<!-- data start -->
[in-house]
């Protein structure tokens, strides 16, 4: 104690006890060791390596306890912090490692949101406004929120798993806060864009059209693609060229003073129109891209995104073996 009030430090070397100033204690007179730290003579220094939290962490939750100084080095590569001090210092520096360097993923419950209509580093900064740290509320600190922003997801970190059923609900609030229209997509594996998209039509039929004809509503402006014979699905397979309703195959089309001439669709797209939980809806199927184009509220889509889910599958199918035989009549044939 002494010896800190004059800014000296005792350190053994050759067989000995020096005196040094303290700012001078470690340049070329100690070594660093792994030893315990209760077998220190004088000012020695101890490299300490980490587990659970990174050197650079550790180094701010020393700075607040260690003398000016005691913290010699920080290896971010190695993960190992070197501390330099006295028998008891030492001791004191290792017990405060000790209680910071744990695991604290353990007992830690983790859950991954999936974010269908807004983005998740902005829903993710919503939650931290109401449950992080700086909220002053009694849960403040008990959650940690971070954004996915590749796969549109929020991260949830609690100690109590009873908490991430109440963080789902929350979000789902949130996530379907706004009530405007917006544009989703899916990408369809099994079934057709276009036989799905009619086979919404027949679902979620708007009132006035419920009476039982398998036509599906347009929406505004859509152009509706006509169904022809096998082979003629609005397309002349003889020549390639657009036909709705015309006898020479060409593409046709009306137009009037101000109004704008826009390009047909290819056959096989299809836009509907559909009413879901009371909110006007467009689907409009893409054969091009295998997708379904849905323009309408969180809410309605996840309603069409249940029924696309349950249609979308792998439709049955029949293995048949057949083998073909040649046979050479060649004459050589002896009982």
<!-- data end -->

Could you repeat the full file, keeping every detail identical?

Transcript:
[in-house]
């Protein structure tokens, strides 16, 4: 104690006890060791390596306890912090490692949101406004929120798993806060864009059209693609060229003073129109891209995104073996 009030430090070397100033204690007179730290003579220094939290962490939750100084080095590569001090210092520096360097993923419950209509580093900064740290509320600190922003997801970190059923609900609030229209997509594996998209039509039929004809509503402006014979699905397979309703195959089309001439669709797209939980809806199927184009509220889509889910599958199918035989009549044939 002494010896800190004059800014000296005792350190053994050759067989000995020096005196040094303290700012001078470690340049070329100690070594660093792994030893315990209760077998220190004088000012020695101890490299300490980490587990659970990174050197650079550790180094701010020393700075607040260690003398000016005691913290010699920080290896971010190695993960190992070197501390330099006295028998008891030492001791004191290792017990405060000790209680910071744990695991604290353990007992830690983790859950991954999936974010269908807004983005998740902005829903993710919503939650931290109401449950992080700086909220002053009694849960403040008990959650940690971070954004996915590749796969549109929020991260949830609690100690109590009873908490991430109440963080789902929350979000789902949130996530379907706004009530405007917006544009989703899916990408369809099994079934057709276009036989799905009619086979919404027949679902979620708007009132006035419920009476039982398998036509599906347009929406505004859509152009509706006509169904022809096998082979003629609005397309002349003889020549390639657009036909709705015309006898020479060409593409046709009306137009009037101000109004704008826009390009047909290819056959096989299809836009509907559909009413879901009371909110006007467009689907409009893409054969091009295998997708379904849905323009309408969180809410309605996840309603069409249940029924696309349950249609979308792998439709049955029949293995048949057949083998073909040649046979050479060649004459050589002896009982």